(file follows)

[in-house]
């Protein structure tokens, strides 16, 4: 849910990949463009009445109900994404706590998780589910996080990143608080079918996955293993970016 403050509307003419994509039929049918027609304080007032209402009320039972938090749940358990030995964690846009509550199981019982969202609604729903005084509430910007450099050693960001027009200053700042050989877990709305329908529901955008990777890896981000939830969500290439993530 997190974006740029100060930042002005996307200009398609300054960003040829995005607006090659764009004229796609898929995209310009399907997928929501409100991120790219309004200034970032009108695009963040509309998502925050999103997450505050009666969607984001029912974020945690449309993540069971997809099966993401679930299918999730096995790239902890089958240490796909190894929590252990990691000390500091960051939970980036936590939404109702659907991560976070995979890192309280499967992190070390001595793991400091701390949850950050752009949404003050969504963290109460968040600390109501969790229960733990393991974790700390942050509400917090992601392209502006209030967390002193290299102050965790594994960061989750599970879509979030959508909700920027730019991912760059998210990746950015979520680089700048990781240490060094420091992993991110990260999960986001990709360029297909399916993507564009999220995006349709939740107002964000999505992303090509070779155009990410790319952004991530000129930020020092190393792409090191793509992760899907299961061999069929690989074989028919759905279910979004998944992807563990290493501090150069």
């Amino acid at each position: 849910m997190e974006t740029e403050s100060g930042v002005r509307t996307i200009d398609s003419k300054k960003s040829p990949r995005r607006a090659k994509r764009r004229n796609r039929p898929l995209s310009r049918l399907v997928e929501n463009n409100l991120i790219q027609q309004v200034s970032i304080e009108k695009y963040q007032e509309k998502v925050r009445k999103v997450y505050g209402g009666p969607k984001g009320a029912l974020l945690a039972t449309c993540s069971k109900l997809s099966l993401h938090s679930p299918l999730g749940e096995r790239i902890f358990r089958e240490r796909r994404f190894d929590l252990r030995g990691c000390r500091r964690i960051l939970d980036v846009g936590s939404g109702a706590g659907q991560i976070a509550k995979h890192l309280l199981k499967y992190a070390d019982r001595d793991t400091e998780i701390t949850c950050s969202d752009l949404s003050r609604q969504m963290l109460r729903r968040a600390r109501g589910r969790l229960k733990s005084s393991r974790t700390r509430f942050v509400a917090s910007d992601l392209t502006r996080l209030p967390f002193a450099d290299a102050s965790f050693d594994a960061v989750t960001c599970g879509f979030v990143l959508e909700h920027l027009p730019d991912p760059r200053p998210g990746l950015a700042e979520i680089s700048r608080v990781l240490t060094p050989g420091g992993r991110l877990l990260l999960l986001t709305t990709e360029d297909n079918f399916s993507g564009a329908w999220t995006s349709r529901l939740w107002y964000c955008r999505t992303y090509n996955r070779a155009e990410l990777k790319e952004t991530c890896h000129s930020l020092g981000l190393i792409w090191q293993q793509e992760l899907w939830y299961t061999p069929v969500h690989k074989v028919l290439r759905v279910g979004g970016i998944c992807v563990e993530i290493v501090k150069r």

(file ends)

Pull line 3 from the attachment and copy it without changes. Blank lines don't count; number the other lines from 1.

């Amino acid at each position: 849910m997190e974006t740029e403050s100060g930042v002005r509307t996307i200009d398609s003419k300054k960003s040829p990949r995005r607006a090659k994509r764009r004229n796609r039929p898929l995209s310009r049918l399907v997928e929501n463009n409100l991120i790219q027609q309004v200034s970032i304080e009108k695009y963040q007032e509309k998502v925050r009445k999103v997450y505050g209402g009666p969607k984001g009320a029912l974020l945690a039972t449309c993540s069971k109900l997809s099966l993401h938090s679930p299918l999730g749940e096995r790239i902890f358990r089958e240490r796909r994404f190894d929590l252990r030995g990691c000390r500091r964690i960051l939970d980036v846009g936590s939404g109702a706590g659907q991560i976070a509550k995979h890192l309280l199981k499967y992190a070390d019982r001595d793991t400091e998780i701390t949850c950050s969202d752009l949404s003050r609604q969504m963290l109460r729903r968040a600390r109501g589910r969790l229960k733990s005084s393991r974790t700390r509430f942050v509400a917090s910007d992601l392209t502006r996080l209030p967390f002193a450099d290299a102050s965790f050693d594994a960061v989750t960001c599970g879509f979030v990143l959508e909700h920027l027009p730019d991912p760059r200053p998210g990746l950015a700042e979520i680089s700048r608080v990781l240490t060094p050989g420091g992993r991110l877990l990260l999960l986001t709305t990709e360029d297909n079918f399916s993507g564009a329908w999220t995006s349709r529901l939740w107002y964000c955008r999505t992303y090509n996955r070779a155009e990410l990777k790319e952004t991530c890896h000129s930020l020092g981000l190393i792409w090191q293993q793509e992760l899907w939830y299961t061999p069929v969500h690989k074989v028919l290439r759905v279910g979004g970016i998944c992807v563990e993530i290493v501090k150069r």